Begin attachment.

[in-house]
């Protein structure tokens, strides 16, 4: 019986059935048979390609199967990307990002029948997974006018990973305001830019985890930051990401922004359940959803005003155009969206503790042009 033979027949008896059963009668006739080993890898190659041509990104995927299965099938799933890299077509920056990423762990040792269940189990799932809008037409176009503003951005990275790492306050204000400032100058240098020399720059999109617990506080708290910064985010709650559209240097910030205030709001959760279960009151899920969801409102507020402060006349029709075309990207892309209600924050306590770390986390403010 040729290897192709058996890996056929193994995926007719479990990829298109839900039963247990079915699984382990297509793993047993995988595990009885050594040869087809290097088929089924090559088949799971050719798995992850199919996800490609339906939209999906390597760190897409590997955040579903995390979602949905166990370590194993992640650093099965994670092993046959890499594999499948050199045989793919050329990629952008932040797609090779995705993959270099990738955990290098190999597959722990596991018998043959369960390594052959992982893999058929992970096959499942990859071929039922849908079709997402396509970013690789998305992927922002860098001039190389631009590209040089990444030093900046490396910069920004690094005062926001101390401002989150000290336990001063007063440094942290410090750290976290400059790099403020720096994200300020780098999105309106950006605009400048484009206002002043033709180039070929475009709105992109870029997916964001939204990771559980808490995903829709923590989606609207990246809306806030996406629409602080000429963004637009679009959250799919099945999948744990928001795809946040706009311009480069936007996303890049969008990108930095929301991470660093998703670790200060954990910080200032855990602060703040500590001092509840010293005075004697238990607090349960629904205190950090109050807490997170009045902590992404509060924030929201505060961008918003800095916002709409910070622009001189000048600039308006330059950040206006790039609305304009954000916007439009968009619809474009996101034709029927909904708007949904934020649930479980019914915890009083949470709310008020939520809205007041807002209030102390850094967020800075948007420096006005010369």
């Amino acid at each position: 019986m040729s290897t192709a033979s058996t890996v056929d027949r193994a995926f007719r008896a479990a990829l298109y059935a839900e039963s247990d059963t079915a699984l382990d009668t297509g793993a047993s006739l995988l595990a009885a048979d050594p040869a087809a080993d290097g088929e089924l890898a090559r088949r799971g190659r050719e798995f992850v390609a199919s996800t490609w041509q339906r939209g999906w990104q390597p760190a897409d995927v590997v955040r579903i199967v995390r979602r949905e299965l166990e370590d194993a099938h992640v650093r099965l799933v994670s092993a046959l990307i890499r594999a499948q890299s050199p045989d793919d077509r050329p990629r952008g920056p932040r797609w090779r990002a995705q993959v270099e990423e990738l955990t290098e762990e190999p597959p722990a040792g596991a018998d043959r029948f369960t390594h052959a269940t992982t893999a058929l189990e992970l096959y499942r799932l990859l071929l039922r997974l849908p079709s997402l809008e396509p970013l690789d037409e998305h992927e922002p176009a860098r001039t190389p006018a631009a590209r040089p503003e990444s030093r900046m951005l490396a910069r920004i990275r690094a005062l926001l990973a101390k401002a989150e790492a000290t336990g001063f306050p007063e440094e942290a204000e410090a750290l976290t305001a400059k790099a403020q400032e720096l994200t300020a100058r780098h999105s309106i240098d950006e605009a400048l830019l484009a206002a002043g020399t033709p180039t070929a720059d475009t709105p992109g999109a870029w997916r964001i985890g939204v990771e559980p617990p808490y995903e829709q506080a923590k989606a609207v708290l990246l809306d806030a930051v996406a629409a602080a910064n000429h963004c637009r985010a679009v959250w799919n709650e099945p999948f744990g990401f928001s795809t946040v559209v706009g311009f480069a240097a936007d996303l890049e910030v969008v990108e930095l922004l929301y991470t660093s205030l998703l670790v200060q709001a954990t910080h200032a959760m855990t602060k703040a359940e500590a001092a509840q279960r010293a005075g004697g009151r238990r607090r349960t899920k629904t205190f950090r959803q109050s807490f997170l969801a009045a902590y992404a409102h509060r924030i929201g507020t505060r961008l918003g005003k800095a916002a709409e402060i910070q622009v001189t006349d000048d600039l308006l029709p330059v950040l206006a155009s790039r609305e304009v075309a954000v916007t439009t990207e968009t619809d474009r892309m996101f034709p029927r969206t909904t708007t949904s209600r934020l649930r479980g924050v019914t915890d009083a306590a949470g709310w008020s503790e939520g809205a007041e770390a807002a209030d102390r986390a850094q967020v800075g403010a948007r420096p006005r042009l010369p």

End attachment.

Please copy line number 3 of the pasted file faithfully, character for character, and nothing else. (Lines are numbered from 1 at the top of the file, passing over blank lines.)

């Amino acid at each position: 019986m040729s290897t192709a033979s058996t890996v056929d027949r193994a995926f007719r008896a479990a990829l298109y059935a839900e039963s247990d059963t079915a699984l382990d009668t297509g793993a047993s006739l995988l595990a009885a048979d050594p040869a087809a080993d290097g088929e089924l890898a090559r088949r799971g190659r050719e798995f992850v390609a199919s996800t490609w041509q339906r939209g999906w990104q390597p760190a897409d995927v590997v955040r579903i199967v995390r979602r949905e299965l166990e370590d194993a099938h992640v650093r099965l799933v994670s092993a046959l990307i890499r594999a499948q890299s050199p045989d793919d077509r050329p990629r952008g920056p932040r797609w090779r990002a995705q993959v270099e990423e990738l955990t290098e762990e190999p597959p722990a040792g596991a018998d043959r029948f369960t390594h052959a269940t992982t893999a058929l189990e992970l096959y499942r799932l990859l071929l039922r997974l849908p079709s997402l809008e396509p970013l690789d037409e998305h992927e922002p176009a860098r001039t190389p006018a631009a590209r040089p503003e990444s030093r900046m951005l490396a910069r920004i990275r690094a005062l926001l990973a101390k401002a989150e790492a000290t336990g001063f306050p007063e440094e942290a204000e410090a750290l976290t305001a400059k790099a403020q400032e720096l994200t300020a100058r780098h999105s309106i240098d950006e605009a400048l830019l484009a206002a002043g020399t033709p180039t070929a720059d475009t709105p992109g999109a870029w997916r964001i985890g939204v990771e559980p617990p808490y995903e829709q506080a923590k989606a609207v708290l990246l809306d806030a930051v996406a629409a602080a910064n000429h963004c637009r985010a679009v959250w799919n709650e099945p999948f744990g990401f928001s795809t946040v559209v706009g311009f480069a240097a936007d996303l890049e910030v969008v990108e930095l922004l929301y991470t660093s205030l998703l670790v200060q709001a954990t910080h200032a959760m855990t602060k703040a359940e500590a001092a509840q279960r010293a005075g004697g009151r238990r607090r349960t899920k629904t205190f950090r959803q109050s807490f997170l969801a009045a902590y992404a409102h509060r924030i929201g507020t505060r961008l918003g005003k800095a916002a709409e402060i910070q622009v001189t006349d000048d600039l308006l029709p330059v950040l206006a155009s790039r609305e304009v075309a954000v916007t439009t990207e968009t619809d474009r892309m996101f034709p029927r969206t909904t708007t949904s209600r934020l649930r479980g924050v019914t915890d009083a306590a949470g709310w008020s503790e939520g809205a007041e770390a807002a209030d102390r986390a850094q967020v800075g403010a948007r420096p006005r042009l010369p």